As part of our #HereForDerby campaign we talk to Elizabeth Blaney about her role as DCC’s Food and Health and Safety Team Manager and how coronavirus has changed her job completely.
Usually the team are out and about in Derby working to make sure that the city’s businesses are safe, through health and safety and food hygiene inspections, following up complaints, and investigating workplace accidents and food poisoning outbreaks.
Elizabeth joined the council in 1999 and over 20 years later is still going strong with the same passion and drive, alongside many of the same colleagues, to make a difference to the public’s health.
She says: “I’m really proud that in Derby we’ve been running our Food Hygiene Rating scheme since 2012 and now have around 2200 businesses, around 80%, holding a rating of 5, compared to the national average of 65%. This is amazing for a City authority and certainly the result of many very hard-working businesses and my team of passionate officers.”
Coronavirus has completely changed the way the team works in the last few months. “It feels like I’m in a totally different role!” says Elizabeth.
“We have been mainly focused on making sure those premises that were told to close, actually closed. There’s been tremendous cooperation from most businesses and the public. For those essential businesses that could remain open, we’ve been there supporting them in implementing social distancing controls and now we’re helping to prepare those currently closed businesses for the re-opening challenges over the next few weeks.”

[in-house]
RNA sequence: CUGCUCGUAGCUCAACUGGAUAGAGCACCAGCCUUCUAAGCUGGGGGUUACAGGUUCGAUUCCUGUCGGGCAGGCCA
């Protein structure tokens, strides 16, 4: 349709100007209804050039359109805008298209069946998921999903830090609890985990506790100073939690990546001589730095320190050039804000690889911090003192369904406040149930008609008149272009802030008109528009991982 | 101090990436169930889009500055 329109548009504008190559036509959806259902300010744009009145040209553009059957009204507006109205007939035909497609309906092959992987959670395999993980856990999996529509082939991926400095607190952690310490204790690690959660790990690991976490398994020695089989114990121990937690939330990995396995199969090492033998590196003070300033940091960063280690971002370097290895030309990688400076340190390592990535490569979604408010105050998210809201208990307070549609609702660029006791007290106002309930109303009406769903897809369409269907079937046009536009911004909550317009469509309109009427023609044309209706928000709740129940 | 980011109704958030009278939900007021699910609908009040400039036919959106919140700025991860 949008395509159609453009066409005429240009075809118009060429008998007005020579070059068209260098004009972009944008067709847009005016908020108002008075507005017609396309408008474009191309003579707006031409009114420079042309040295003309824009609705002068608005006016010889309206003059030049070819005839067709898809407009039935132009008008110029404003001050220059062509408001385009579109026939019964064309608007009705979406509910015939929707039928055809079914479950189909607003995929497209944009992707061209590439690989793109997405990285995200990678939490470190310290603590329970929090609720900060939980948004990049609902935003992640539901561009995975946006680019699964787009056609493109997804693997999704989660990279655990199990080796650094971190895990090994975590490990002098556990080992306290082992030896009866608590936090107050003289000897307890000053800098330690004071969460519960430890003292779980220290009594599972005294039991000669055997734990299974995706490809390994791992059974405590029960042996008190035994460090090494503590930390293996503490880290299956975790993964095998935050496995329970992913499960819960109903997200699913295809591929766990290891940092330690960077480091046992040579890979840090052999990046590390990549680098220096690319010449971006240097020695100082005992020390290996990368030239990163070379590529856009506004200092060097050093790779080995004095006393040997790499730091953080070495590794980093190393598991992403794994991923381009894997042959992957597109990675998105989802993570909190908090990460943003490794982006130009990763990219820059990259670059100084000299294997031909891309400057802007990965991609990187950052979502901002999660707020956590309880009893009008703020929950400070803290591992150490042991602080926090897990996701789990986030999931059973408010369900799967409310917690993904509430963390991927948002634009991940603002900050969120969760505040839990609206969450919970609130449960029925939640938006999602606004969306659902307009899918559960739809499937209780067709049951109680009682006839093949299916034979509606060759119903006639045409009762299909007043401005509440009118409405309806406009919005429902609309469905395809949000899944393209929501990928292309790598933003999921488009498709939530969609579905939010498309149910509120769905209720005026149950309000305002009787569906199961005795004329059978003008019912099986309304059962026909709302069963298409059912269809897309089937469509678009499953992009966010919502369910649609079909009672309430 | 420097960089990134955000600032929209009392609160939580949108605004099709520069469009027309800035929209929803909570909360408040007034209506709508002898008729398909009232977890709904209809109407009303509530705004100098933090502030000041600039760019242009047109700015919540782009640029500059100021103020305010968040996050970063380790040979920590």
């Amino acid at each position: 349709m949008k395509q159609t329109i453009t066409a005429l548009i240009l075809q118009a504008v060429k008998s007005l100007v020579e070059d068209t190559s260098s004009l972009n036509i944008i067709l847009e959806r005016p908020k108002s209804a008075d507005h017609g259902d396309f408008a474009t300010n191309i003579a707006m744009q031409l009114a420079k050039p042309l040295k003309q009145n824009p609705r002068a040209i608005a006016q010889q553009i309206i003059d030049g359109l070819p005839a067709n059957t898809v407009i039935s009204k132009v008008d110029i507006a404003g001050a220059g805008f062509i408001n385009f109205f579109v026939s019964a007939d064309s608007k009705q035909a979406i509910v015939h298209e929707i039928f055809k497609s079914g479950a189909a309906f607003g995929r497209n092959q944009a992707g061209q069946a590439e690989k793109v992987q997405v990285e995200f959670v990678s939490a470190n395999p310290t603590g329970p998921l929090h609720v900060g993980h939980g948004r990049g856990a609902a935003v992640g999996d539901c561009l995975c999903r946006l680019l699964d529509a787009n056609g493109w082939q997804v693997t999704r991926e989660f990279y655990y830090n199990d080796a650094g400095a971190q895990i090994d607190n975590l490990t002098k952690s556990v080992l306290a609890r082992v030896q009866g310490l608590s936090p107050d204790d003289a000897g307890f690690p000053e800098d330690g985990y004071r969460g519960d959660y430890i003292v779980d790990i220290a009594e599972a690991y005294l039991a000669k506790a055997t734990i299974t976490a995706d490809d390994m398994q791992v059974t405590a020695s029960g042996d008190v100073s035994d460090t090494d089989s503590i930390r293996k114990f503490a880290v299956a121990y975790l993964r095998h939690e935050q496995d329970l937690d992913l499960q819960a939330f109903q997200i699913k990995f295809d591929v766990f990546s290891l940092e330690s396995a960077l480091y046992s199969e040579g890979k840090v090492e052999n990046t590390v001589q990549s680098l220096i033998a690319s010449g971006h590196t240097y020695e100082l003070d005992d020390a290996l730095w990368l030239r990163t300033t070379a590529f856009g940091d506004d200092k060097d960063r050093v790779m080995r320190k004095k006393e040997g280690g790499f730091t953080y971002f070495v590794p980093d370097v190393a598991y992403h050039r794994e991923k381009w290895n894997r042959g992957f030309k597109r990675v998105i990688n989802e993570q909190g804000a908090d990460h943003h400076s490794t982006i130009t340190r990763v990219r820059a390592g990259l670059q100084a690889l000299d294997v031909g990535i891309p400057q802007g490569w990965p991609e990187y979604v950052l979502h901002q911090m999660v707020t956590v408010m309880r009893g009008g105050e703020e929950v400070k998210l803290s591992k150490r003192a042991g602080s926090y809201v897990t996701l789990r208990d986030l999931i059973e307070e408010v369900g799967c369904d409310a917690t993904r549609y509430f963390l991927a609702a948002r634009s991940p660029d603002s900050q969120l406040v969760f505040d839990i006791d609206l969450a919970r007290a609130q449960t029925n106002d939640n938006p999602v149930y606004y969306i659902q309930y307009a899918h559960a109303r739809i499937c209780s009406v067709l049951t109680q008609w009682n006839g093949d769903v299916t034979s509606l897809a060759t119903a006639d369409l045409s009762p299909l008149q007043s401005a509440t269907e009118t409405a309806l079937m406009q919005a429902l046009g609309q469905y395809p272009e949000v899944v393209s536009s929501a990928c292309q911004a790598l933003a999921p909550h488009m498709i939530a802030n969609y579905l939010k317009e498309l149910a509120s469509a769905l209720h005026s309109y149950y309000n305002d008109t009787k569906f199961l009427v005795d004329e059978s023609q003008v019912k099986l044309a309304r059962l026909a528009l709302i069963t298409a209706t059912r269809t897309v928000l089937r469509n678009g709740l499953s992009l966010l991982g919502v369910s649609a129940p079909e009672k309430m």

Things won’t be slowing down for the team any time soon either as they have now also started working with Public Health colleagues to work on contact tracing. She says that it’s been amazing to work with colleagues throughout the Council, who she would usually never work with and pull together as one to make a huge difference.
“Like everyone, I’ve had to adjust to new ways of working and challenges coronavirus has brought, but making a difference to public health is what I trained as an Environmental Health professional to do and I’ve never felt more than now that what I am doing is making a difference.
“Weirdly, I never thought I could miss sitting in the Council House as much as I have though. The jiggle-juggle of working from home, home schooling kids and keeping my dogs out of Skype calls has been very interesting. I even managed to get my first family of mice ever – how this happens to a health inspector I don’t know? They’ve been humanely caught, named and released to nature now though!”
Elizabeth concludes with a thank you and a reminder. She says: “Derby people have been fab, by following the government guidance and acting in a hugely sensible and responsible way, but if we are going to revert to how we lived before, we need to keep being sensible.
“When you venture out to businesses as they slowly start to re-open, follow the systems they have put in place, we all have a responsibility to help get us through.”